I think this is one of the first Boston buildings I've ever looked at and actually hated.
The massing is cool: bold, disruptive, and distinctive. Good urbanism is a combo of old, new, big, and small--this accomplishes that.
The use is awesome: converting a transit-adjacent parking lot into a state-of-the-art academic and research facility rocks.
Even the materials I like: the quality of glass and brise soleil materials used here is undeniable.
The chaos of this facade is what irritates me. To say it has too much going on is an understatement. The facade scheme(s) look like a metaphor for the 20-student BU City Planning Symposium I participated on 8 years ago: everyone made their A+ contribution to a draft report we were writing for a client, but the draft product had absolutely 0% cohesion from one section to the next. In that instance, a few of us at least had an 11th hour opportunity to knit the sections together into a slam dunk report that made our classmates, professors, and client proud... in this instance, the final product is still a f*cking mess.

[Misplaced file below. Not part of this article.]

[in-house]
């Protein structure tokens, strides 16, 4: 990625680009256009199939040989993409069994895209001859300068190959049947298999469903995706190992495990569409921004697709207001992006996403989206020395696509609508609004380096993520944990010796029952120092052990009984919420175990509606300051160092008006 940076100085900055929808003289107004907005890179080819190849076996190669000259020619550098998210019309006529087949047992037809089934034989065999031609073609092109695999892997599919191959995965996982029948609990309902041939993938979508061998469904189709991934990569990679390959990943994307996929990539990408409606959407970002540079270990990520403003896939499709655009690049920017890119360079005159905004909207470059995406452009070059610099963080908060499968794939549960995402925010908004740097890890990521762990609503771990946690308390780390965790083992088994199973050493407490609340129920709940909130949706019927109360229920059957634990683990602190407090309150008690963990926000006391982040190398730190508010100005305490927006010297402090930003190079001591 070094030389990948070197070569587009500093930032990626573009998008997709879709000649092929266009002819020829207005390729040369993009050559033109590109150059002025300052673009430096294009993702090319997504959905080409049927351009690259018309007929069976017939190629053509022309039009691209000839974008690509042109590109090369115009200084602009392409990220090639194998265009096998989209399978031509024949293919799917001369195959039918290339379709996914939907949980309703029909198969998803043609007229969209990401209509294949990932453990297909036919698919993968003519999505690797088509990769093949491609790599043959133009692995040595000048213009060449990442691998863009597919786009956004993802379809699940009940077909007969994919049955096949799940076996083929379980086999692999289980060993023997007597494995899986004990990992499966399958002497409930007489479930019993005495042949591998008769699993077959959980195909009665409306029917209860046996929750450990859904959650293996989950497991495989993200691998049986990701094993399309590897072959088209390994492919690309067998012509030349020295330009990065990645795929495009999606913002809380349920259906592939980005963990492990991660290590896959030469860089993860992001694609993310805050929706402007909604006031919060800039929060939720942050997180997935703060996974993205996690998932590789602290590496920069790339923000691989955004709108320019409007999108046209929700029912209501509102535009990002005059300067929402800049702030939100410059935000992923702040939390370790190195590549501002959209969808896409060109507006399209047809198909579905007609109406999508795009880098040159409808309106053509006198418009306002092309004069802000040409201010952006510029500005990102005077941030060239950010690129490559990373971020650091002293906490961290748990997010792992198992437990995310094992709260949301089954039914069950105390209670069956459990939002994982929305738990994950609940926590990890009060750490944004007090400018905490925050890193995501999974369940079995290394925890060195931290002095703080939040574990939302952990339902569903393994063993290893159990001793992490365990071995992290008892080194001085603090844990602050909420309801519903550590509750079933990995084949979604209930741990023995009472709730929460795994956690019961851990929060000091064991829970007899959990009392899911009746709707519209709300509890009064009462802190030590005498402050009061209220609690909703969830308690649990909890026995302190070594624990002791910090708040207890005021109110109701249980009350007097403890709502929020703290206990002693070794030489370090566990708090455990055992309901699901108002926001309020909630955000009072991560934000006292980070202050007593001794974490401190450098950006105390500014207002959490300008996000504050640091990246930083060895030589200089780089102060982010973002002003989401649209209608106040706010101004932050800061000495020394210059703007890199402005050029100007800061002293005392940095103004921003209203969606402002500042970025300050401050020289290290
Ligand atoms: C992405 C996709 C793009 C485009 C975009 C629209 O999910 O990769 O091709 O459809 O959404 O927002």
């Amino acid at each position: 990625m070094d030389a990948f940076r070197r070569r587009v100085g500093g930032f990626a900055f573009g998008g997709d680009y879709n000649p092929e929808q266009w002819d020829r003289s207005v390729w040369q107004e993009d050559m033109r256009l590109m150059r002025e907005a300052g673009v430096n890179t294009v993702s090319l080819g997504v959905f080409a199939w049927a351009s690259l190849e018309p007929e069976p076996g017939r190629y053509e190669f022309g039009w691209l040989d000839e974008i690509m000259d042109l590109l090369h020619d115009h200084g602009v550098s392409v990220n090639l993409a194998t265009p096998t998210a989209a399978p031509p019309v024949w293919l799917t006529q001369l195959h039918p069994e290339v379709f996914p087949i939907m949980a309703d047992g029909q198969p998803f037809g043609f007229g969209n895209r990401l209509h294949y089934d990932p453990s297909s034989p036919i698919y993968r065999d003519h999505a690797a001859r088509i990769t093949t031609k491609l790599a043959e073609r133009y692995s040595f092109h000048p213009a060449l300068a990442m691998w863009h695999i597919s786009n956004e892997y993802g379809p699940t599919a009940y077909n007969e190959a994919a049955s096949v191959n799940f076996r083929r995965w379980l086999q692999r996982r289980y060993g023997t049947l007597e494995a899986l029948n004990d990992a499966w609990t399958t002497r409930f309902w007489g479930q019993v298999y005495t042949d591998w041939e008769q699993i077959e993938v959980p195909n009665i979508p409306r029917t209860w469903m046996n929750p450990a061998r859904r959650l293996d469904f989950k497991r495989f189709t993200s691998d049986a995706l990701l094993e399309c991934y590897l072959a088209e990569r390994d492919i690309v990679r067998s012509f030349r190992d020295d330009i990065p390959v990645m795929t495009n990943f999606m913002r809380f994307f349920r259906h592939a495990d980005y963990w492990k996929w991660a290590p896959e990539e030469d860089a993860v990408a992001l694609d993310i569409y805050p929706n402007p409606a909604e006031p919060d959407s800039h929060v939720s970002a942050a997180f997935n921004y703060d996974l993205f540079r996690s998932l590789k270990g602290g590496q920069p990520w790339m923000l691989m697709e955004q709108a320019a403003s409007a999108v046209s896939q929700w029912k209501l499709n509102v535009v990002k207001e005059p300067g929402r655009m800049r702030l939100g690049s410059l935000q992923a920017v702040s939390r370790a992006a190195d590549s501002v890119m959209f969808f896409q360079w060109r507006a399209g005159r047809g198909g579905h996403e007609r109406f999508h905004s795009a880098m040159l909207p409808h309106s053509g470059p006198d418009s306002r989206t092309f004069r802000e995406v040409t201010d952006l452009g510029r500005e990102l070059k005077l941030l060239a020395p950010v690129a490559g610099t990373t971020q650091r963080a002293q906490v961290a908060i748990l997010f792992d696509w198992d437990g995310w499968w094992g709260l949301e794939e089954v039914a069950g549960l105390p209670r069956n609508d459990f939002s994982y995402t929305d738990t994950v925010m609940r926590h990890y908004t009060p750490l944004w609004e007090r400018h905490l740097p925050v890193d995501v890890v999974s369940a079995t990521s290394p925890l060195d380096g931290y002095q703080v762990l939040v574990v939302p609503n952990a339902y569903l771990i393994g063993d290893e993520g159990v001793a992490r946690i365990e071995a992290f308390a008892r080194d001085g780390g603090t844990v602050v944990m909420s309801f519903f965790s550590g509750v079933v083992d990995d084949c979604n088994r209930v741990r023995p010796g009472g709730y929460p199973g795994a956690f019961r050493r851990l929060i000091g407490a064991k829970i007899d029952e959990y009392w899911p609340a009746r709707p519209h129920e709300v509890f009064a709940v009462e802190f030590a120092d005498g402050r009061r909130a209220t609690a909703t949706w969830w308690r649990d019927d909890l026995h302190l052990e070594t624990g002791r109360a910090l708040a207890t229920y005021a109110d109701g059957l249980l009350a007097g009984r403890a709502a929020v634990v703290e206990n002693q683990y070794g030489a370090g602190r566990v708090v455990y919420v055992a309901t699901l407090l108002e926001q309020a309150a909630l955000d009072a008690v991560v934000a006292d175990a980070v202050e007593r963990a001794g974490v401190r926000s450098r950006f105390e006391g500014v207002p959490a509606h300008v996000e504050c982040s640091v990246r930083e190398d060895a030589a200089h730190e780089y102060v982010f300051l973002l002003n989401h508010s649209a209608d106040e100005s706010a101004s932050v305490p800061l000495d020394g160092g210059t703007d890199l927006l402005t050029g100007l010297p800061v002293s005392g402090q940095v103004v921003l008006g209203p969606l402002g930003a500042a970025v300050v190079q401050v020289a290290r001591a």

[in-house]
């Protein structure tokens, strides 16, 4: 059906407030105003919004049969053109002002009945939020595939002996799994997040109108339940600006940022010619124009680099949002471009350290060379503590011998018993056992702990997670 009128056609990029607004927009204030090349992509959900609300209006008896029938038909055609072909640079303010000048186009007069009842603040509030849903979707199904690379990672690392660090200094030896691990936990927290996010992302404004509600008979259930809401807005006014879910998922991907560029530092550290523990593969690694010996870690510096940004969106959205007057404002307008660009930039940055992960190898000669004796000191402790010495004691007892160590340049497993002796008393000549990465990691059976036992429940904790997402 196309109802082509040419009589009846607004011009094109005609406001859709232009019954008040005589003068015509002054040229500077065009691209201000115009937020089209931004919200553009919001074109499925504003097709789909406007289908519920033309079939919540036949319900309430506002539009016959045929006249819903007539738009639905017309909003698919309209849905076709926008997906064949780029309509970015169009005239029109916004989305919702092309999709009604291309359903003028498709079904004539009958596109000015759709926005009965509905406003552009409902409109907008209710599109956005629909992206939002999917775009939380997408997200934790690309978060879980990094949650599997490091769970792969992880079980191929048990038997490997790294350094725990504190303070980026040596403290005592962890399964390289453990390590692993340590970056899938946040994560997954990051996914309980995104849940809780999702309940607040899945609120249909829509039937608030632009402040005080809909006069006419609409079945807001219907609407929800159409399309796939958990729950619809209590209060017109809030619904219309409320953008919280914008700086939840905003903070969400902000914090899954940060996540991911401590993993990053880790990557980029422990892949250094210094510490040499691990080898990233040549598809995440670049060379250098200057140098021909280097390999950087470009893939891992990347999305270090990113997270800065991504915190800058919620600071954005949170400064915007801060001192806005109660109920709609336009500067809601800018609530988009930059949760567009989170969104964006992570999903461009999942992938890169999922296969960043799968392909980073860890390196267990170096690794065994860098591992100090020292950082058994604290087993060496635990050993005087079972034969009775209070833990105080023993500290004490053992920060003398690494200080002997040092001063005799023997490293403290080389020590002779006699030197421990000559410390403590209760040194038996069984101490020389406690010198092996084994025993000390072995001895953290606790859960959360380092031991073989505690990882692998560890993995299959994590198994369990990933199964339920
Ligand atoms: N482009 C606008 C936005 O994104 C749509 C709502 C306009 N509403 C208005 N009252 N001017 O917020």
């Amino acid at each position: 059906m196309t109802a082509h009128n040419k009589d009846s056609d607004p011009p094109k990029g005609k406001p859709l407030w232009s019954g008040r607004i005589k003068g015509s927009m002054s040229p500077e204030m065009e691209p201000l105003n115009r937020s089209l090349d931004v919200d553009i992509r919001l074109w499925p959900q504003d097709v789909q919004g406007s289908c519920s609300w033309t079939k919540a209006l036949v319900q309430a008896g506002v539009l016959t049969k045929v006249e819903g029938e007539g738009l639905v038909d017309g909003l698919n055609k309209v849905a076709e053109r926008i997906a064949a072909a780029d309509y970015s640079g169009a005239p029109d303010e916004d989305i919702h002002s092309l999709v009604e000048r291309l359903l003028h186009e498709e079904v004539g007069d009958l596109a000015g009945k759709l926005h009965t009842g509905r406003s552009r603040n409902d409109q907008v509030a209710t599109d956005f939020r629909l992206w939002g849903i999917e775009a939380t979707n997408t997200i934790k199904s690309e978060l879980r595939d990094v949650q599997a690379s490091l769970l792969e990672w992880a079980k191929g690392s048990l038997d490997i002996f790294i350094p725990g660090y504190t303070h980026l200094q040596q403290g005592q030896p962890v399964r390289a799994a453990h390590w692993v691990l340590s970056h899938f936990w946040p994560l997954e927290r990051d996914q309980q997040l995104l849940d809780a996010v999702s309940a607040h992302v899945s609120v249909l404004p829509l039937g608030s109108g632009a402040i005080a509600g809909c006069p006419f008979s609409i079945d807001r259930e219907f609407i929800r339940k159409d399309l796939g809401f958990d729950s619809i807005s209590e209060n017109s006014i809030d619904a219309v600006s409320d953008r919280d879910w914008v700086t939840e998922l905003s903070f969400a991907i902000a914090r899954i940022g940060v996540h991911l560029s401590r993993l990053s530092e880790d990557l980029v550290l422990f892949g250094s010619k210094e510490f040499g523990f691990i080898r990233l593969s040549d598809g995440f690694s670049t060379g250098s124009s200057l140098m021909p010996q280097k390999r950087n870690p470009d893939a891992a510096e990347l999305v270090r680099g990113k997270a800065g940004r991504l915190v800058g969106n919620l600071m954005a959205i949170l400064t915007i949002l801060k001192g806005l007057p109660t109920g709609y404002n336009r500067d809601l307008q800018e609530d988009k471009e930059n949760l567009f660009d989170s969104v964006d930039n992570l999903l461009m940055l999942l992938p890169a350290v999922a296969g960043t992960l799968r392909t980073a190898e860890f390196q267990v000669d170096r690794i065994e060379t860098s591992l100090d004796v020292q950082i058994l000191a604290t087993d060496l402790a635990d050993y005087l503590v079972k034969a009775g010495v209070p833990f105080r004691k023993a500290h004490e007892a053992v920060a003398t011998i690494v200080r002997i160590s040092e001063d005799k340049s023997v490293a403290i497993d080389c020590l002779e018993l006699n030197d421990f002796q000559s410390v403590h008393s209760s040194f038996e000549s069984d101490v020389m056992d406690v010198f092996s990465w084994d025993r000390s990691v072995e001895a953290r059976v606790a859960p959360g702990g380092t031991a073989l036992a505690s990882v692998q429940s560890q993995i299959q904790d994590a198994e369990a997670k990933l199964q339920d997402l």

I've gone by this thing near and far from a bike, on foot, and in a car. The solar glare/reflection off the building onto Commonwealth Avenue in the Spring (and most likely Fall) is shocking, particularly because it highlights one of the failures of the brise soleil in the first place! The fact that facade patterns not only differ from different levels but also from different sides of the same floors really irritates me. Complexity and contradiction may work on a personal, human level... to employ those principles on a facade scheme in this way is agonizing. A trio of of buildings employing 1-2 of these facade treatments each would've worked sooooo much better here.
This looks like a patchwork of really nice things, but ones that ultimately fail to coordinate together. It's like someone takes a Rolex Watch, a Ferrari, the Crown Jewels, a Boeing 787 Dreamliner, and the entirety of Boston's Seaport; welds it all together; and says, "Tah Dah!" It an insult to the building's interdisciplinary functions, the BU community, and Greater Boston.
I really hate this building. The Kenmore Flatiron cannot come soon enough.